Private Joint Stock Companies and UAE Law
When the weather changes, nobody believes the laws of physics have changed. Similarly, I don't believe that when the stock market goes into terrible gyrations its rules have changed.- Benoit Mandelbrot
The UAE economy in the wake of the financial crisis continues to inspire positive sentiments amongst investors, entrepreneurs, and the residents. It is constantly fuelled by low-interest rates and lucrative investment opportunities which when combined with the willingness of local and international companies to test the waters in the Middle East by establishing in UAE stands testament to its unprecedented growth. The winning bid for Expo 2020 is another witness to the UAE being slated as the desired international business nucleus. In recent years, UAE has observed a rapid appreciation in the real estate sector, locally owned companies being listed on the world’s stock exchanges and record-breaking deals in retail, investment, and banking sector.
In a historic move, equity index compiler Morgan Stanley Capital International upgraded UAE to an emerging market. This move is expected to attract a large institutional portfolio investment in the UAE. A successful privately owned business deems floating shares on the stock market as the most natural way of progression. A number of concerns that surround the process of being listed include but are not limited to the expansive process relating to the Initial Public Offering (IPO) which is followed by a thorough scrutiny of the disclosures and an extensive list of requirements by regulating authorities for each of the exchanges. In the UAE, the current Commercial Companies Law (being Federal Law Number 8 of 1984) the CCL lays down certain precise requirements that have previously deterred investors and their interest in listing their company on a UAE stock exchange.
The year 2013 saw UAE’s federal government passing a new draft for the Commercial Companies Law with certain clemencies being awarded towards the requirements for a public joint stock company. The draft of the new law spells out welcome additions to the existing law as it introduces the provision for the sale of pre-emptive rights to a third party or an existing shareholder. The new draft also provides for share capital to be in form of authorized and issued share capital. A notable feature of the new draft is the provision of an employee incentive scheme allowing the employees to subscribe to shares of the company. The draft reduced the number of founding partners to five (5) instead of the previously required ten (10). In the same draft though, the minimum capital requirement for a public joint stock company was increased to AED 30 million. That being said, the draft law has not been enacted and remains under consideration.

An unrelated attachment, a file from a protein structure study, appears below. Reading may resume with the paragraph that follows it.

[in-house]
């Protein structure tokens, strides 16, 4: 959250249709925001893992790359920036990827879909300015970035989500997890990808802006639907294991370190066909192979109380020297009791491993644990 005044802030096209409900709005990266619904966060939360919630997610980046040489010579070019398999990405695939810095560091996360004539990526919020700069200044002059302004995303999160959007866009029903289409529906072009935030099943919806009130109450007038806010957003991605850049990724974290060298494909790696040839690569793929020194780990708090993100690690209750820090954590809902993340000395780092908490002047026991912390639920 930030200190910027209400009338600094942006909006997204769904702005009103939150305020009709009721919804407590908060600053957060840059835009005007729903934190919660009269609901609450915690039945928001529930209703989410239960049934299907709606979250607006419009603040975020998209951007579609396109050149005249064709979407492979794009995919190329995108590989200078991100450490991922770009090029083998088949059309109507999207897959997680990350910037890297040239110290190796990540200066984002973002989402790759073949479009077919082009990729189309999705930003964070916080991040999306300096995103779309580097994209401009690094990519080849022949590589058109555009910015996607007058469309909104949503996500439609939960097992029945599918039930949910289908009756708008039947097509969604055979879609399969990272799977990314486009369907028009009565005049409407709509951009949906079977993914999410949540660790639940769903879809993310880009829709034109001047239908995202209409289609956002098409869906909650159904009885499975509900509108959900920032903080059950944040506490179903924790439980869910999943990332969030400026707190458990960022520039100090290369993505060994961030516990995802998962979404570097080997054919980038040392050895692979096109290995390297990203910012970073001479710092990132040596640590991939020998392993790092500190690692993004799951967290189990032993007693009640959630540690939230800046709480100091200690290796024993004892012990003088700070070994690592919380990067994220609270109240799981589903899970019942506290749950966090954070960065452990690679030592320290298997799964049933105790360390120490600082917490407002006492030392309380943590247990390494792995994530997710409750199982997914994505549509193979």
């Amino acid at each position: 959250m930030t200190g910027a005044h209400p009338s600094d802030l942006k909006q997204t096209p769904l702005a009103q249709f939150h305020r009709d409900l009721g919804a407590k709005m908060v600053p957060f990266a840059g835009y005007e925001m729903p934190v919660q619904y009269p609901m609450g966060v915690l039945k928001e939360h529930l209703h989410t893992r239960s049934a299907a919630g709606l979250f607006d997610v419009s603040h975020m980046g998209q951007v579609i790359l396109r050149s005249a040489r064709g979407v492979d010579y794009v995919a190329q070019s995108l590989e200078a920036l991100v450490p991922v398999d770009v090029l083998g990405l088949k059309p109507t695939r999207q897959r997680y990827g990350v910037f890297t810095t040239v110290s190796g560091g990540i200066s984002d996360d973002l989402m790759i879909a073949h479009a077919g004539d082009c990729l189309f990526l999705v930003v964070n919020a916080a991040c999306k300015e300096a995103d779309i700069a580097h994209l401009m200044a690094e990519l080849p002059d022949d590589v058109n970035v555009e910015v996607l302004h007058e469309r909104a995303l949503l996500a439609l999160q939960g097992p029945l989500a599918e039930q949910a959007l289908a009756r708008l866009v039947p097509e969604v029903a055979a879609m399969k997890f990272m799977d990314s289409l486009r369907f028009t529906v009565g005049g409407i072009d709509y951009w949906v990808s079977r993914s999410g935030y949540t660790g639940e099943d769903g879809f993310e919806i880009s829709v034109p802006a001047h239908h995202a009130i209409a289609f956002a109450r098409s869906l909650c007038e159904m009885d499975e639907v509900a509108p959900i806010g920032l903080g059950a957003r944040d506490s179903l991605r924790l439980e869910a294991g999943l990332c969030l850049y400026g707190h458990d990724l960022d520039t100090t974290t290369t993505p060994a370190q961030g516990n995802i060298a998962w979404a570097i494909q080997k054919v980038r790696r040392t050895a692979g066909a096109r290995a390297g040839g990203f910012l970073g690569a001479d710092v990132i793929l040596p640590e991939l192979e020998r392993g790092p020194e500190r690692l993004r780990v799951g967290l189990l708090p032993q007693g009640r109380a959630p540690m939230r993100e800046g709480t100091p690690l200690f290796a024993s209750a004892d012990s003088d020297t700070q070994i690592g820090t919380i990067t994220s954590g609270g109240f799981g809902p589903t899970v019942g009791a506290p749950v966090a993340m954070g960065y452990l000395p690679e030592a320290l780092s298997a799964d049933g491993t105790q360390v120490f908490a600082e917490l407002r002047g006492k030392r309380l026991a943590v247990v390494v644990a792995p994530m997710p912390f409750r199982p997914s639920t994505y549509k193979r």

In an initiative to relax the present regulations surrounding the Initial Public Offering and listing of companies on the UAE stock exchanges, the regulatory body for Dubai Financial Market and Abu Dhabi, the Securities and Commodities Authority (SCA) has introduced SCA Board of Directors Decree No. 10 of 2014 Concerning the Regulation of Listing and Trading of Shares of Private Joint Stock Companies (the Decision). The Decision is aimed at encouraging Private Shareholding Companies to be list their shares and increase capital injection and shareholder liquidity.
Pursuant to the Decision, Private Joint Stock Companies can now be listed on a UAE stock exchange subject to fulfillment of the requirements specified by the Decision. A private shareholding company (as defined under the CCL), can now list its shares on the stock market once the board of directors approves the same and the following requirements are met:
- the share capital of the company is fully paid up;
- the company submits the audited budget for the last two financial years as per the prescribed international standards;
- there are at least 30 shareholders at the time of listing; and
- the shareholder equity is not less than the capital equity.
A Private Joint Stock Company fulfilling the above requirements needs to pay consideration to the legal requirements involved in the listing process. The Decision provides greater flexibility by doing away completely with the IPO process for a Private Joint Stock Company and therefore allowing the shareholders to sell their shares soon after the listing process. However, the legal requirements for listing process need to be met and have not been done away with. These include approval of the SCA, company’s constitutive documents to be submitted with an exhaustive detail of the company’s background and finally with the submission of the prospectus. The disclosure requirements have remained similar with not many altercations.
The UAE capital markets have recovered marvelously from the dry spell it was experiencing. The onslaught of the third quarter of 2013 saw the markets gain significant momentum. If a report published by an international audit firm is to be believed, the capital raised in the country and the wider MENA region saw the highest levels in 2013 since 2008. With the SCA’s Decision to open gates of the capital market for private joint stock companies, activities on the UAE stock exchange will captivate the interests of locally held private joint stock companies. The further onset of Expo2020 has instilled hopes in many international businesses for further relaxations from the SCA to enable them to list their shares on UAE stock markets, however, this remains a point of speculation.